NEW YORK (Reuters) - Limits on water temperature and improved safety standards should be adopted for open water swimming competitions, a U.S. panel reviewing the death of an American swimmer last year said on Wednesday.
USA Swimming commissioned a five-member panel chaired by International Olympic Committee member Dick Pound of Canada to review the circumstances of 26-year-old Fran Crippen's death and make recommendations for improving the sport.
Crippen, who was hoping to become the first U.S. medalist in open water swimming at an Olympic Games in 2012, died of apparent heat exhaustion during a Marathon Swimming World Cup 10km event in the United Arab Emirates.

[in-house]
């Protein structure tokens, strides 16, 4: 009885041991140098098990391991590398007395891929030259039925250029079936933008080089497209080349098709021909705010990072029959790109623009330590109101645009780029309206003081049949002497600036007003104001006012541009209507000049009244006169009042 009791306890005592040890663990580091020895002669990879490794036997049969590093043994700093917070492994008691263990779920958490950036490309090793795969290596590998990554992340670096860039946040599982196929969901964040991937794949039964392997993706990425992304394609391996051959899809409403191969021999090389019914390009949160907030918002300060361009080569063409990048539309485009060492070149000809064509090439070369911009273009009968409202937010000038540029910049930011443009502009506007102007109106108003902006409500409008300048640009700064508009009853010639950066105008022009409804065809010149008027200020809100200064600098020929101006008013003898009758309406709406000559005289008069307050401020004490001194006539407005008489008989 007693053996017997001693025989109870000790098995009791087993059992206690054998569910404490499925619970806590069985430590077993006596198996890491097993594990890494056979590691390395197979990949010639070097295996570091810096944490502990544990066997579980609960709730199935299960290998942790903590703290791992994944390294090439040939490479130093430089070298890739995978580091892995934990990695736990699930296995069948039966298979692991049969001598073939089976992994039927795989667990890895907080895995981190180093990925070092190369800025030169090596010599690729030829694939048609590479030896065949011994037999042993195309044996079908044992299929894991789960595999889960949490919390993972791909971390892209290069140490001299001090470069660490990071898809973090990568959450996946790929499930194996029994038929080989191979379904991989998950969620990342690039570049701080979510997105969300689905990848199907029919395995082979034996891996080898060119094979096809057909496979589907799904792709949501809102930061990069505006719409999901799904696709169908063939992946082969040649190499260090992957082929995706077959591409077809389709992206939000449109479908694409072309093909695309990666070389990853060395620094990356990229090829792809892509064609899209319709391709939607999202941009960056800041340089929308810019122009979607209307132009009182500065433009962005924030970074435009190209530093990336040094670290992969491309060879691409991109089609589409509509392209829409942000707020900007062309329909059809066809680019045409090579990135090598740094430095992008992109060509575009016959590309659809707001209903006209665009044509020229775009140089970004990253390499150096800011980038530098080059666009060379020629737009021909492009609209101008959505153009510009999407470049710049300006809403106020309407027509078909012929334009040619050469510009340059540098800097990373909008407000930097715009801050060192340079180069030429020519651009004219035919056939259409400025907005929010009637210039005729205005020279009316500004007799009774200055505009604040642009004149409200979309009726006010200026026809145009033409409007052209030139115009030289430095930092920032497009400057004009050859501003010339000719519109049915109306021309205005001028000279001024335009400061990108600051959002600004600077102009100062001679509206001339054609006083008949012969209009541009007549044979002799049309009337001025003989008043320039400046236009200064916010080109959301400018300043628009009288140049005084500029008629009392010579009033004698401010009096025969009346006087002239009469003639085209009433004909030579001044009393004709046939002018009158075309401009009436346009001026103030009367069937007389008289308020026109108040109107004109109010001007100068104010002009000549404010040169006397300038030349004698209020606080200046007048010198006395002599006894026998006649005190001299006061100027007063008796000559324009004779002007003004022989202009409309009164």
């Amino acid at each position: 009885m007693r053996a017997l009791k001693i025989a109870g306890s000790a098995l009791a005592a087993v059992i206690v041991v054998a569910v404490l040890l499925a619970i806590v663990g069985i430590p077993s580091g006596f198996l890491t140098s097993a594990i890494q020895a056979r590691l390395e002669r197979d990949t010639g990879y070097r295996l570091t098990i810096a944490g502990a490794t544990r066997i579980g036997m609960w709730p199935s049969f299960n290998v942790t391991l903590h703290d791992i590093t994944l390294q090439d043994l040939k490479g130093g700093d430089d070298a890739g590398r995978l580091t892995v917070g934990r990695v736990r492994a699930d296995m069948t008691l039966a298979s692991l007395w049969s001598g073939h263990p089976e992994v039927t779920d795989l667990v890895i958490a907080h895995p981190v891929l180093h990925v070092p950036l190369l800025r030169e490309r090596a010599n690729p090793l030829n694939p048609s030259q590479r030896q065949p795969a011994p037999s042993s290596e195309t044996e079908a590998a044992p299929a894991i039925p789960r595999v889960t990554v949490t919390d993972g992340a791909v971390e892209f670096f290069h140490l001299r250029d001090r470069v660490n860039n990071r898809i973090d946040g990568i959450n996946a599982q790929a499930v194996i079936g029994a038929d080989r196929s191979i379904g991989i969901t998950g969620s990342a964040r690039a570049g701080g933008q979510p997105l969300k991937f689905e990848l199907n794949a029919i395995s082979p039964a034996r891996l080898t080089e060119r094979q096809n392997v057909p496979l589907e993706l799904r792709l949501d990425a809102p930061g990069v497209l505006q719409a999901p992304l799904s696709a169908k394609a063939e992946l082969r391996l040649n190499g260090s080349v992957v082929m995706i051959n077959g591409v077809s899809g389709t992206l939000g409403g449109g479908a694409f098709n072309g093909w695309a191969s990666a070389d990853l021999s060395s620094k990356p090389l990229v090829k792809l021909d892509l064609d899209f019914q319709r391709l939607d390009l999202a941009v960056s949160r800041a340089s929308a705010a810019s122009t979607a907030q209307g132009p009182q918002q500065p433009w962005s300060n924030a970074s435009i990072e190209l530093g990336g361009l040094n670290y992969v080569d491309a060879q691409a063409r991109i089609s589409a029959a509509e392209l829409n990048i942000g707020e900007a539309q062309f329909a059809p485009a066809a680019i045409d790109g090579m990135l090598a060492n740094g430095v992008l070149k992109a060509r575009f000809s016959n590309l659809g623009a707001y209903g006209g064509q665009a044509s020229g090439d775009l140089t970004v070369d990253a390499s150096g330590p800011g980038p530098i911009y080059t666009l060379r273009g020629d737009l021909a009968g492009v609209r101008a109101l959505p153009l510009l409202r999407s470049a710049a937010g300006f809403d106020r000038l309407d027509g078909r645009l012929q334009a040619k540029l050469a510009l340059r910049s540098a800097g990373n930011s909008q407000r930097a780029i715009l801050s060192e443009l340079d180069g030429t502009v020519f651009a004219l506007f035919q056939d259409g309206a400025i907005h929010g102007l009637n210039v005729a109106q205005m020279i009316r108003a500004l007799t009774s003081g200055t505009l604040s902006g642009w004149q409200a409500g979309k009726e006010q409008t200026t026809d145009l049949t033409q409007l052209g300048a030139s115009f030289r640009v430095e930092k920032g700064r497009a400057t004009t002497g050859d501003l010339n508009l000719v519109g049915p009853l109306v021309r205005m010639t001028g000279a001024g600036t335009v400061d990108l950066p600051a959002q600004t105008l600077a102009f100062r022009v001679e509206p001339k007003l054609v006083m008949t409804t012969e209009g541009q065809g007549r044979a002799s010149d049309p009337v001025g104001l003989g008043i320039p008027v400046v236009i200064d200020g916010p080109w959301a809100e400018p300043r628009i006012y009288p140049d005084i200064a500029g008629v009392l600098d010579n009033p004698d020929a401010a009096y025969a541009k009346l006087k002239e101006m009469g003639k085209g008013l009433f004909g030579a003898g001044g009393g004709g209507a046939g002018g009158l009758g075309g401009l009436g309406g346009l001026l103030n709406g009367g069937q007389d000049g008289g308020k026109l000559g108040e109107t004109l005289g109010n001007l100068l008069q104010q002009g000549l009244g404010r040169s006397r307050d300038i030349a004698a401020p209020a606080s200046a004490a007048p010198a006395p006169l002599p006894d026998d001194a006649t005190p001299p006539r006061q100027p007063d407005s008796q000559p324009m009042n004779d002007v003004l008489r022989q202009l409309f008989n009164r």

A review of Crippen's death could not be completed because swimming's international federation (FINA) declined to provide information until issuing its own report, the panel said.
The panel recommended FINA adopt minimum and maximum water temperatures for races and a safety plan to include the ability to monitor and reach swimmers during competitions.
"What we've produced is a sensible program of action that will significantly reduce the potential for this sort of a tragedy to occur in open water swimming again," Pound said in a statement.
FINA officials could not be reached for immediate comment.
(Reporting by Gene Cherry in Salvo, North Carolina; Editing by Frank Pingue)